Photo 6: For Raja and Rani, language, religion, looks, color and no money are not important. You see life can be so simple with “You ok, I ok. Everything ok.”

12 comments:

Victor said...

I just renovated my toilet. Took 3 days and 6 WPFWs to do the job - 1st day, a Bangla hacked out the old tiles and applied grouting; 2nd day morning, another Bangla applied waterproofing while in the afternoon, 2 Banglas came to pour in waterproof screed; 3rd day, 2 Malaysian Chinese came and laid the tiles and installed the pedestal toilet.

2 days cannot standing? The doctor sure prescribe Viagra or Cialis.

Lam Chun See said...

I passed by the FW dormitories at Upp Jurong Rd/Pioneer Rd North area a few times in the evenings and see them playing cricket. Very interesting. Must be from India or Bangladesh.

I think many Sporeans assume that in their evening free times such WPFWs will always indulge in 'notty' activities.

Peter, you must follow your friend's example (one you accompanied to Keong Saik Rd) and do a proper research. A few photos here and there cannot tell the fair story.

Zen said...

When I see photo 3 where indian workers are seen eating from pavement, it reminded me of my work at Keppel Wharves (PSA) in the sixties. Back then, I saw indian labourers eating heartily from cemented floor pavement of buildings. Lunch food were bought mostly from easily the ever popular Maidin's food stall at Tian Lye street (now part of the tg pagar container port). Maidin had an everday promotional makan item named 'pukul mati' meaning hammered until you die - why such an impressional name? It meant that by purchasing a packet of his delicious curry rice one could have unlimited helpings of cooked rice (plus gravy) ONLY - so it literally meant that eating until you collapsed. I had a greedy colleague who had a huge appetite, made frequent lunch visits to this stall and had so many helpings that Maidin himself felt like chasing him away. I was telling myself why so many of our port-workers large bellies - could it be overeating at Maidin's food stall? - especially the rice.

peter said...

I like to know how Indians used their right hand to roll the rice/dishes into a "ball" and then put into the mouth. I know it's a technique, tried before but made a mess of things.

Zen - I think there is a Indian vegetarian restaurant down at the corner of Selegie Road and Mackenzie Road where, like you describe, rice is unlimited helping. Think it's S$5/pax for lunch.

Has anybody tried the free food that is given away at some Buddhist temples?

Chun See, I heard about this cricket games but these are far and few. Got photos to share?

Zen said...

There is one picture in the section (photo 2) which depicts an indian guy riding a bicyle carrying some kind of a wooden (or is it plastic?) shelf-like rack at the back of his bicycle. This reminds me of the old kampong days when an indian guy riding a bicyle selling loaves of bread in the same mobile and portable manner, except that his bread and other barang barang were stored in a large wooden box with partitions for different items. His service included: slicing the home-baked bread with a long knife not uncommonly seen in the present day bakery, spreaded over them with either margarine or kaya - probably home-made also, but with no toasting, so as to make things easy for the customers. I think chun see had written interestingly on this topic (with pictures?) some time back and therefore I need not elaborate further on it.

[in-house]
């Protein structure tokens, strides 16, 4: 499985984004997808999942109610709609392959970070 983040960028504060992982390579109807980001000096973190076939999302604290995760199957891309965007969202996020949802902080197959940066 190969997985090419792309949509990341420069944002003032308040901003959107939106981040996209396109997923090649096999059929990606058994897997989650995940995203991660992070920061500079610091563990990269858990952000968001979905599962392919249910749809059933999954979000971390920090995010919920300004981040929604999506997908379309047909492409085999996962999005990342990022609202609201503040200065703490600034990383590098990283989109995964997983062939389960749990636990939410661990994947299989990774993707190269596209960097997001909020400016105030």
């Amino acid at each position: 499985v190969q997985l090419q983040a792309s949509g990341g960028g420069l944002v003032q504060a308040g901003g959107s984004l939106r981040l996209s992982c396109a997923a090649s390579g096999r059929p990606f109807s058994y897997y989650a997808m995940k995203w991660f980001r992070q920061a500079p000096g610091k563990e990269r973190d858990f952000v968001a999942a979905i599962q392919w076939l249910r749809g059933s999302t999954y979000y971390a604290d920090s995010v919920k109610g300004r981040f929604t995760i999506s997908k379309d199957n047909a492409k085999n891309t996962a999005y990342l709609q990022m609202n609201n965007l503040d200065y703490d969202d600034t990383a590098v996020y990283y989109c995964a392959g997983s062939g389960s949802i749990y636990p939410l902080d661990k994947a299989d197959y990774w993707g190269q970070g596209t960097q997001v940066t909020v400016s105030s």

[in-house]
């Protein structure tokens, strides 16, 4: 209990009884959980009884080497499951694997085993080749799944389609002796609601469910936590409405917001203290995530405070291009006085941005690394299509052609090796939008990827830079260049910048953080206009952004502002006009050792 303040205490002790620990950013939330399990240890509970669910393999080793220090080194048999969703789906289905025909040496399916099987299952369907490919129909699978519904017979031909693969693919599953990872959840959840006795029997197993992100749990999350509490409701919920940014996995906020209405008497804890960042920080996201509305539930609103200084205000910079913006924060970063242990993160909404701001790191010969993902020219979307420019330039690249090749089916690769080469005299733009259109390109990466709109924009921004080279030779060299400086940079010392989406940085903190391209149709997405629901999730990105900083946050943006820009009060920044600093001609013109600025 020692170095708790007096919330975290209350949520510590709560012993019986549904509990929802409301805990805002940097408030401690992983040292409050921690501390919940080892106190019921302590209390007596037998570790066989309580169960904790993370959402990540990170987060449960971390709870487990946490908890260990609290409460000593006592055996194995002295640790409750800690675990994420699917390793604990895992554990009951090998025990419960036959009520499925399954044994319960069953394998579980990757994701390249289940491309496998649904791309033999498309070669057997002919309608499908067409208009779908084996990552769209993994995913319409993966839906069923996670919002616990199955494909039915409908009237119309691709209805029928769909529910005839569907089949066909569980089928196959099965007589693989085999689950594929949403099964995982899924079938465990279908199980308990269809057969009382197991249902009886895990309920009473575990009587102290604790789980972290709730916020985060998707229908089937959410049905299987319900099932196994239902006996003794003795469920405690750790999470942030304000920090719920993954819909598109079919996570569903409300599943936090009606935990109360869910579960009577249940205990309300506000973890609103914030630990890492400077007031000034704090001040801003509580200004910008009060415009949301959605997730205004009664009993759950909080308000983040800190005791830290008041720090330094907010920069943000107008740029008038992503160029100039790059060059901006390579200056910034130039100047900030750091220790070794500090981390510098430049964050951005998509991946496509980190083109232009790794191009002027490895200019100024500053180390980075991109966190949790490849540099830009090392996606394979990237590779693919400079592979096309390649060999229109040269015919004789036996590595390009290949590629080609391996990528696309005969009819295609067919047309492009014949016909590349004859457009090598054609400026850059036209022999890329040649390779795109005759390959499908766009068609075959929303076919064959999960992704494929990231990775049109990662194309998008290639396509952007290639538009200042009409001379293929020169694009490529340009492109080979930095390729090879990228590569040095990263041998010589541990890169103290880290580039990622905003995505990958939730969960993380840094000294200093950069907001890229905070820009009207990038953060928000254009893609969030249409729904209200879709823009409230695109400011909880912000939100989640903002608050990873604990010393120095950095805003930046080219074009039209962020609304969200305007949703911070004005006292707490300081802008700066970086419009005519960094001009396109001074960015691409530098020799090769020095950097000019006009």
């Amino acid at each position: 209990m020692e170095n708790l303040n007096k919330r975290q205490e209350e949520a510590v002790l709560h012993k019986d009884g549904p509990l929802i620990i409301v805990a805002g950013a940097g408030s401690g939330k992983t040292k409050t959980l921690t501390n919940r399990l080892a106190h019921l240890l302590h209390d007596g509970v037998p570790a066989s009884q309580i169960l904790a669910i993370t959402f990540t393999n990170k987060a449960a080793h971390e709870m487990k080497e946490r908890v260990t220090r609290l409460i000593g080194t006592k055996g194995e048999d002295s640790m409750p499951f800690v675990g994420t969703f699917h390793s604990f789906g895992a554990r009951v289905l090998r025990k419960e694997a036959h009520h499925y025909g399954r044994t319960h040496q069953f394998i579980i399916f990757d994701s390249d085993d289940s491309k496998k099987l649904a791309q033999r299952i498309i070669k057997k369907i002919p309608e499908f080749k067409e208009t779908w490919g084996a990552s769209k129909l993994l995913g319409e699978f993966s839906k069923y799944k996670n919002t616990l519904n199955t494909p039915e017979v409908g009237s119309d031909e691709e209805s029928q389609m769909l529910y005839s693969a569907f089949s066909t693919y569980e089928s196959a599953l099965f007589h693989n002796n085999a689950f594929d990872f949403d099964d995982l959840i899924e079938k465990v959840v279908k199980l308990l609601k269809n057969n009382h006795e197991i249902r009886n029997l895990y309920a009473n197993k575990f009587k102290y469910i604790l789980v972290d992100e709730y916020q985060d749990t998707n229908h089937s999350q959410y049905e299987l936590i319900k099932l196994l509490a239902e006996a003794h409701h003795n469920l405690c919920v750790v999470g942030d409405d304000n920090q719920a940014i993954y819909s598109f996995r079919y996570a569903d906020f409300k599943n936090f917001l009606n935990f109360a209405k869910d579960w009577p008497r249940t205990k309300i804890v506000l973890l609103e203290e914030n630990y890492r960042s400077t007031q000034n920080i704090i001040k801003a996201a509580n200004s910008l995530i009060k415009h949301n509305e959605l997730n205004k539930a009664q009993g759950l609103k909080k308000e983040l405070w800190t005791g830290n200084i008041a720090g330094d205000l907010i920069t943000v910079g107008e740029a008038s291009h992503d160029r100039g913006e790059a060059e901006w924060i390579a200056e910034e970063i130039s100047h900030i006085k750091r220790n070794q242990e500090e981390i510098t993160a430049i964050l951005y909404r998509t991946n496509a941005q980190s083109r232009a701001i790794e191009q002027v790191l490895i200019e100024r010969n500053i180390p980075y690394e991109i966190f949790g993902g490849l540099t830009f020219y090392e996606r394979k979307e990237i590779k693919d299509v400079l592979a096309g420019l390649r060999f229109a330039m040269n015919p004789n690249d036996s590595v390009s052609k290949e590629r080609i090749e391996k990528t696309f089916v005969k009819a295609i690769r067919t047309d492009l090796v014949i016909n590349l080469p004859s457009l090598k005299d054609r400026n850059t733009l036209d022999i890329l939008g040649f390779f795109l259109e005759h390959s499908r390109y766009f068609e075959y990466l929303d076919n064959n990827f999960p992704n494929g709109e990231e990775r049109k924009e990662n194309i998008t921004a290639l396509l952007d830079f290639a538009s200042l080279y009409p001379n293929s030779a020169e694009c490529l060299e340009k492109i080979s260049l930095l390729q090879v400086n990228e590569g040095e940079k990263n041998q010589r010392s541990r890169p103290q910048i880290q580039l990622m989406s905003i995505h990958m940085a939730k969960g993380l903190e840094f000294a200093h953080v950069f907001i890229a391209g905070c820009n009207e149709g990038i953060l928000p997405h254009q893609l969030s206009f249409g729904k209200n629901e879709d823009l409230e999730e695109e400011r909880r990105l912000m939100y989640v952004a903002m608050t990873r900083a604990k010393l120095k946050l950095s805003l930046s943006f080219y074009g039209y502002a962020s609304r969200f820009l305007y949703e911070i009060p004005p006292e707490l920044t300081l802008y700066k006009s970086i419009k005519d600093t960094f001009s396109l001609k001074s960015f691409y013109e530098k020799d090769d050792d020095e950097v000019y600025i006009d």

Lam Chun See said...

If you ar interested to read about Zen's account of the food stalls at Tian Lye Stret, you can find the article here.

And that reminds me of the Indian sarabak stall outside Braddell Rise School in the 60's, which I blogged about here

There was also an Indian sarabak stall outside our school. We liked to watch the cook prepare the pratas and toseis. What amazed me was the water. The Indian workers who ate here simply scooped the water from a big rusty 55-gallon oil drum. Amazing isn’t it.

Lam Chun See said...

Sorry Peter. I don't have any photos of the foreign workers playing cricket. I was driving by on a late Sat afternoon I think. I have also seen other such workers who lived in a factory near Lokyang - Kian Teck Drive area playining cricket using their own makeshift equipment.

Frank said...

Are you gonna thank the photographer? You could have done that here: http://www.flickr.com/photos/frankss/262918558/

peter said...

Frank

Would you like to drop Chun See your email address for me to get in touch with you please?

Frank said...
This comment has been removed by the author.
peter said...

Frank
What exactly do you mean "....mail you through franknijs and then use hotmail address"? Hard to comprehend.

What email address is franknijs?

Frank said...
This comment has been removed by the author.